I was going to maybe get two C300's for my current build. Do we consumers need to wait for your update before we invest in these?

    We know it died, but I haven't been able to find any other reliability statistics collated anywhere to make a buying decision on.
  • sparkuss - Thursday, March 25, 2010 - link

    Sorry, I missed the Update link in the upper corner. Reply
  • vol7ron - Thursday, March 25, 2010 - link

    Great review. Not much to be said. There was a little bit of puffery at the end, in AMDs favor.

    I'm sure most companies have faster controllers/BIOSs to be released. Rather than saying AMD is something to look out for, for some reason I'd think Intel would have something greater.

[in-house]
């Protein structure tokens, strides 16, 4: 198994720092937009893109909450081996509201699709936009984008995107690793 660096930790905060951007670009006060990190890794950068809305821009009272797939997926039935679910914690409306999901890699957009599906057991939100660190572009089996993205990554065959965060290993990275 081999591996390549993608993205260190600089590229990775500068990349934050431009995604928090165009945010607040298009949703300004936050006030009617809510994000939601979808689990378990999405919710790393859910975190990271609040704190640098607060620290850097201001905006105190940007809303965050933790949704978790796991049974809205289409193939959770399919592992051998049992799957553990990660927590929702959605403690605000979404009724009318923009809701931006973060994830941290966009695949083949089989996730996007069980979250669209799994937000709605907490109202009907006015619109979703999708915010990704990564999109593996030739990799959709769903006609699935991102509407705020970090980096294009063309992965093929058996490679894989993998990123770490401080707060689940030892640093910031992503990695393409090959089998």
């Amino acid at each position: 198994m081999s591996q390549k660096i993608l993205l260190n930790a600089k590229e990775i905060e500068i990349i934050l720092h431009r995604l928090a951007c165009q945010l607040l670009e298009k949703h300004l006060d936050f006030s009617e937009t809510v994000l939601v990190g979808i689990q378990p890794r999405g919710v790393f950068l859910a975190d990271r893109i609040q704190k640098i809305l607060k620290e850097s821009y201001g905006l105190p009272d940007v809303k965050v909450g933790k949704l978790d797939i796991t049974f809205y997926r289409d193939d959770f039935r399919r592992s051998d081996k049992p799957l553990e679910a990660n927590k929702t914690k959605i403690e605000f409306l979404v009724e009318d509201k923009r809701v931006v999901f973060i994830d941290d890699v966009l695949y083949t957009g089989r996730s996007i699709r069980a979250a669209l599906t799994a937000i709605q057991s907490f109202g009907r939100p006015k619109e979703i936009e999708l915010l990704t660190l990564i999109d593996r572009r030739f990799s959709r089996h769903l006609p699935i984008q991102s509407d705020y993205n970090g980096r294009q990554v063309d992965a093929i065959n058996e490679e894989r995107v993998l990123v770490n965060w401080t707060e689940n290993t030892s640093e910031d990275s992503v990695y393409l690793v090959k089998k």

As you mentioned, the on-die controller should have lower latencies - could you ask them about this? Perhaps some of the PCI bandwidth is being chewed up by something else, or perhaps the latencies are too low, causing a check/repeat bottleneck? (or maybe this a marketing ploy to release something faster in the future)
  • Dzban - Thursday, March 25, 2010 - link

    Because AMD has native 6Gbps and they are improving drivers. With intel chipsets you can't phisicly increase speed further. Reply
  • vol7ron - Thursday, March 25, 2010 - link

    I don't like how Intel switches between [Mb/s & Gb/s] and [MB/s & GB/s]. It'd be nicer to not have to translate 480Mbps into 60MB.

    I guess the issue was at first past I almost equated the 480Mb/s to the 500MB/s right under it.
  • jejeahdh - Thursday, March 25, 2010 - link